Hi everyone. It’s been a really long time since I posted anything. Why is that the case? Well, I wrote a book. And then I started Grad School (getting my doctorate). I’m still knee deep in my doctorate work, but I absolutely love the Hall of Fame.
Until I see stupid stuff like this:
Hey, cool, Lee Smith finally made it (Remember that reliever list I never did? He was a big one on there)…wait, what was that first name?
Harold Baines? Harold Baines is a Hall of Famer? How did we allow this to happen? Well, I have yet to not have a day where this fact annoys me, so I figured it’s a good time to get back into this business. I revamped my score system for this new go around. I added a peak analysis of each player’s best seven seasons (according to fWAR) into their total scores and backed off of total bases. I wanted to make it more fair for players that had somewhat short careers, and it came down to eliminating two stats: hits or total bases. I ended up deciding to take out total bases because I felt that by counting hits along with each type of hit already counted total bases in a round about way, so I took them out. Besides, a player could play for a long time and get a lot of hits easily and therefore get a lot of total bases.
With the official BBWAA announcements coming on Tuesday night, I figured I’ll wait for Wednesday to post the first player, in case there’s a big change in the balloting. Right now, it looks like Rivera, Halladay and Edgar are all locks (each are above 90%) with Mussina on the bubble. Schilling, Bonds and Clemens are each a few public votes shy of the needed 75%, but each have lost a lot of ground when the full ballot is announced. Walker has made a serious jump so far in his penultimate year on the ballot but is still a little too far off for consideration this year.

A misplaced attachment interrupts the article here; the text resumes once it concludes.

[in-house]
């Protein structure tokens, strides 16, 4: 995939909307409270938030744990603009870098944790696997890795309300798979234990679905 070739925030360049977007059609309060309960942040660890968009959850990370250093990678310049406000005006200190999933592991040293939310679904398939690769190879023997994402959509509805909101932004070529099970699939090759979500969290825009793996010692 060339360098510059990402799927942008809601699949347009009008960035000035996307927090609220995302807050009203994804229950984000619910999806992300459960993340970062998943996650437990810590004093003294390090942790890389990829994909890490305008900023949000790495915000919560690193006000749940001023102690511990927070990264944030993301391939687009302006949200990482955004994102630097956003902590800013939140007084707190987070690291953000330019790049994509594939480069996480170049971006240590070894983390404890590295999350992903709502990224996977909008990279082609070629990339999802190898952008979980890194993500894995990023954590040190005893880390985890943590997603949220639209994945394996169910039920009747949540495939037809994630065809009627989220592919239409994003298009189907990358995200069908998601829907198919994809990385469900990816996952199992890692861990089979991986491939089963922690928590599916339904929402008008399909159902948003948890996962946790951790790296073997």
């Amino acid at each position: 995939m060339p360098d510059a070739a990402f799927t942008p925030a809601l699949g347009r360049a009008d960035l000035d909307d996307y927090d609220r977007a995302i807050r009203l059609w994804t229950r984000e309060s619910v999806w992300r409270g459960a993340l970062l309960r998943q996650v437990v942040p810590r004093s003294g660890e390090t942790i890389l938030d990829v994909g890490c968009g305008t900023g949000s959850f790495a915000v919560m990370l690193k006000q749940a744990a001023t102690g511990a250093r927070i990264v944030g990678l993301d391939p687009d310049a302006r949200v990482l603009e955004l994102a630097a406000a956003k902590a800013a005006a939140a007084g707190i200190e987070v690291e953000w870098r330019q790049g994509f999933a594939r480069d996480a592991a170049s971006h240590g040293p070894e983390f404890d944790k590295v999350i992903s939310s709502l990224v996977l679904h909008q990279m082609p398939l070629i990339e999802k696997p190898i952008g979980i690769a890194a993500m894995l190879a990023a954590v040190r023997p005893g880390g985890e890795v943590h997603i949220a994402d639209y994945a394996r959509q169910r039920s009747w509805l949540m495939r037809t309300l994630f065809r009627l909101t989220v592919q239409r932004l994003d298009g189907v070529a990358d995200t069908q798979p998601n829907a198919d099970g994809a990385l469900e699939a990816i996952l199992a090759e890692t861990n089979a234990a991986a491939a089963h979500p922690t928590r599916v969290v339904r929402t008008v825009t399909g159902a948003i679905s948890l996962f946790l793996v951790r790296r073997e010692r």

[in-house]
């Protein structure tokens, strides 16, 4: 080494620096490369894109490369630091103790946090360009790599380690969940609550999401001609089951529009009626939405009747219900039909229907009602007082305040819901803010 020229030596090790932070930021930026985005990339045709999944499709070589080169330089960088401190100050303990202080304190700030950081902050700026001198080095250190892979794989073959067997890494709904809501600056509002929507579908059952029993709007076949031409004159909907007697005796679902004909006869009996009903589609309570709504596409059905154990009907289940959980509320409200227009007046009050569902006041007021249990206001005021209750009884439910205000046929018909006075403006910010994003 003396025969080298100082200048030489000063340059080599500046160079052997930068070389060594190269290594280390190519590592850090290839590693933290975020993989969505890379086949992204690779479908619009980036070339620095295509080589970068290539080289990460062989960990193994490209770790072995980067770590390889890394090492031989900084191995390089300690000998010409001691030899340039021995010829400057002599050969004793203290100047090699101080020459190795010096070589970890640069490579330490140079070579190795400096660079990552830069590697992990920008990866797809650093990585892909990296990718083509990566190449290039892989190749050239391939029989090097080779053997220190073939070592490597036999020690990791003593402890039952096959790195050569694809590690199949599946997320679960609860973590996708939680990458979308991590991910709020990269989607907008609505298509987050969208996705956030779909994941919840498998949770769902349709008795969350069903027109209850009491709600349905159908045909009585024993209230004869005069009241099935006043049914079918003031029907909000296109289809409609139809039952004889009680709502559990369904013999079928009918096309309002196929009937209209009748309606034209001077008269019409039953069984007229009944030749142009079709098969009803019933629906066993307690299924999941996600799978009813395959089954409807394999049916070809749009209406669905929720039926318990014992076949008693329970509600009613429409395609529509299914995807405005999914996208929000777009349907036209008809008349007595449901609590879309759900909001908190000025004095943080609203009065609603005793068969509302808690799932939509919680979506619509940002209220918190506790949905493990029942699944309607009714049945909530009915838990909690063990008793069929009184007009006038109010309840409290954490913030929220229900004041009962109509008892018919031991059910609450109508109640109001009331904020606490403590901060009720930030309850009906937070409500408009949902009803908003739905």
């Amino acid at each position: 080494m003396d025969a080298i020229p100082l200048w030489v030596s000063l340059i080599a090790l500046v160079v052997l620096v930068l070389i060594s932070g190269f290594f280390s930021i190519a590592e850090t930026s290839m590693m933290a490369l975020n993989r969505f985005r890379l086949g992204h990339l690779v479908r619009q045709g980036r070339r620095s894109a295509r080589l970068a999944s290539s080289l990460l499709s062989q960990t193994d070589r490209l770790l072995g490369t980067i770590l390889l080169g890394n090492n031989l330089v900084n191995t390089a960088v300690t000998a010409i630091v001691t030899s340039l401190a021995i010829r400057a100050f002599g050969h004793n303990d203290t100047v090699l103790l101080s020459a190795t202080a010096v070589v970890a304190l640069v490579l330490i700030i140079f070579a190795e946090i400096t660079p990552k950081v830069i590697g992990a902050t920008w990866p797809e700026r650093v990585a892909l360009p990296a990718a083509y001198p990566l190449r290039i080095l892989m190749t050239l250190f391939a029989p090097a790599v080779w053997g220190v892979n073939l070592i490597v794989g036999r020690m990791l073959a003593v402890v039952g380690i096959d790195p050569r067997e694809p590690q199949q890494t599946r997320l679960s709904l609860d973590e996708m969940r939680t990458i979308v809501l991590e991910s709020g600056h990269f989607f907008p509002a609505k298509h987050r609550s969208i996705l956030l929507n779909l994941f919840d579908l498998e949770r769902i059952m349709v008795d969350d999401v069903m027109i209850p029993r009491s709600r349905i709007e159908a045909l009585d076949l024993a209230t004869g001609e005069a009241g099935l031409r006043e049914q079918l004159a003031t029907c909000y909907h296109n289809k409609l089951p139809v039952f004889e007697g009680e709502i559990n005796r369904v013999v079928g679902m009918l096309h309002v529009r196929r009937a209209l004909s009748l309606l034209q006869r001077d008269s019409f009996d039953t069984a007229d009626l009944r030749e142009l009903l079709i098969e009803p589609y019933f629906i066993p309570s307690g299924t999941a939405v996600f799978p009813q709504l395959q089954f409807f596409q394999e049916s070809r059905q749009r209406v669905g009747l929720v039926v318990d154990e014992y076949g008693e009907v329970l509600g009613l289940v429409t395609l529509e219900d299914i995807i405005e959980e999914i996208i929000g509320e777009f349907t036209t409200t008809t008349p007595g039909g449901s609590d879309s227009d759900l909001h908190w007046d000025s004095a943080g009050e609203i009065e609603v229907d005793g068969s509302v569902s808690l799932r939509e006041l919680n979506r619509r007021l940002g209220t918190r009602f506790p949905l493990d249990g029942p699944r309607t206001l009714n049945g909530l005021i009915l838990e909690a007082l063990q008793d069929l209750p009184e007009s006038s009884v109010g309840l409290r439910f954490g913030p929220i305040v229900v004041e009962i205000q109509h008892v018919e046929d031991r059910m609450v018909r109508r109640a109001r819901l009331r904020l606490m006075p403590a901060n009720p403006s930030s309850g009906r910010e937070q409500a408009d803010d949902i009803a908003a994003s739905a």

Once the ballots are announced on Tuesday, I’d like to do an almost daily posting, but with grad school dominating my time, I may not be able to.
I’m looking forward to doing this again. See everyone Wednesday.
I know it’s an exercise in futility, but sometimes an idea strikes me and I feel like writing about it. Here are two pitchers. One is a Hall of Famer, the other is currently on the ballot. See if you can tell the difference between them:
Pitcher A: 4413.1 IP, 682 starts, 2607 K/1500 BB. ERA- of 86. ERA of 3.54. BAA of .252. 356 HR allowed. WHIP of 1.31
Pitcher B: 3562.2 IP, 537 starts, 2813 K/785 BB. ERA- of 82. ERA of 3.68. BAA of .252. 376 HR allowed. WHIP of 1.19
Player A pitched on the one of the greatest collections of talent the NL has ever seen, and thus won over 300 games (in 150 more starts). Player B only managed to win 270 games while being on some mediocre teams during the same time frame. And, Player B did all of that in the AL East where some incredibly good hitters parks are located.
Yet Player A made the Hall of Fame on first ballot and Player B is languishing on the ballot as we speak.
I’m not saying that Mike Mussina is a definite Hall of Famer (and I detest arguments that say “This guy’s a Hall of Famer, so this other guy must be one!”), but I do think that we, as a baseball culture, have elevated a guy like Tom Glavine higher than he should be due to his win totals. I ranked him in the low 170’s, and there was still part of my brain that was telling me that was wrong. But, there is no doubt in my mind that Mussina was the better pitcher between the two.